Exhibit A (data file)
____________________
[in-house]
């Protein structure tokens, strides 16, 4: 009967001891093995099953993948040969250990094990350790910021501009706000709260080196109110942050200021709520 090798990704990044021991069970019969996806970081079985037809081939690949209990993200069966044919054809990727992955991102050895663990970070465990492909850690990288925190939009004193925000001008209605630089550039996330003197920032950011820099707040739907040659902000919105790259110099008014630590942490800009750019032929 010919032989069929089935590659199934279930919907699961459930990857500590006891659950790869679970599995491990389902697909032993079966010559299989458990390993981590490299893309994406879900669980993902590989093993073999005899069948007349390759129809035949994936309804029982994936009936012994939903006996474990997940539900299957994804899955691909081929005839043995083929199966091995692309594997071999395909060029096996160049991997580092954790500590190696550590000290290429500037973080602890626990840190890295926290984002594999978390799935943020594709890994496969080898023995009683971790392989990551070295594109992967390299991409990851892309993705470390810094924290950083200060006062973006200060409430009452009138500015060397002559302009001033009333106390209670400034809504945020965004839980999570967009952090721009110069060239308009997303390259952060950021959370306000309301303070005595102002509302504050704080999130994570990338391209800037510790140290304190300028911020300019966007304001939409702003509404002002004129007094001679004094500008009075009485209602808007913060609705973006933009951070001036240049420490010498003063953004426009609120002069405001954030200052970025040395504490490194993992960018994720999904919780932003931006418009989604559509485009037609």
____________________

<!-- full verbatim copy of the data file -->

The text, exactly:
[in-house]
């Protein structure tokens, strides 16, 4: 009967001891093995099953993948040969250990094990350790910021501009706000709260080196109110942050200021709520 090798990704990044021991069970019969996806970081079985037809081939690949209990993200069966044919054809990727992955991102050895663990970070465990492909850690990288925190939009004193925000001008209605630089550039996330003197920032950011820099707040739907040659902000919105790259110099008014630590942490800009750019032929 010919032989069929089935590659199934279930919907699961459930990857500590006891659950790869679970599995491990389902697909032993079966010559299989458990390993981590490299893309994406879900669980993902590989093993073999005899069948007349390759129809035949994936309804029982994936009936012994939903006996474990997940539900299957994804899955691909081929005839043995083929199966091995692309594997071999395909060029096996160049991997580092954790500590190696550590000290290429500037973080602890626990840190890295926290984002594999978390799935943020594709890994496969080898023995009683971790392989990551070295594109992967390299991409990851892309993705470390810094924290950083200060006062973006200060409430009452009138500015060397002559302009001033009333106390209670400034809504945020965004839980999570967009952090721009110069060239308009997303390259952060950021959370306000309301303070005595102002509302504050704080999130994570990338391209800037510790140290304190300028911020300019966007304001939409702003509404002002004129007094001679004094500008009075009485209602808007913060609705973006933009951070001036240049420490010498003063953004426009609120002069405001954030200052970025040395504490490194993992960018994720999904919780932003931006418009989604559509485009037609």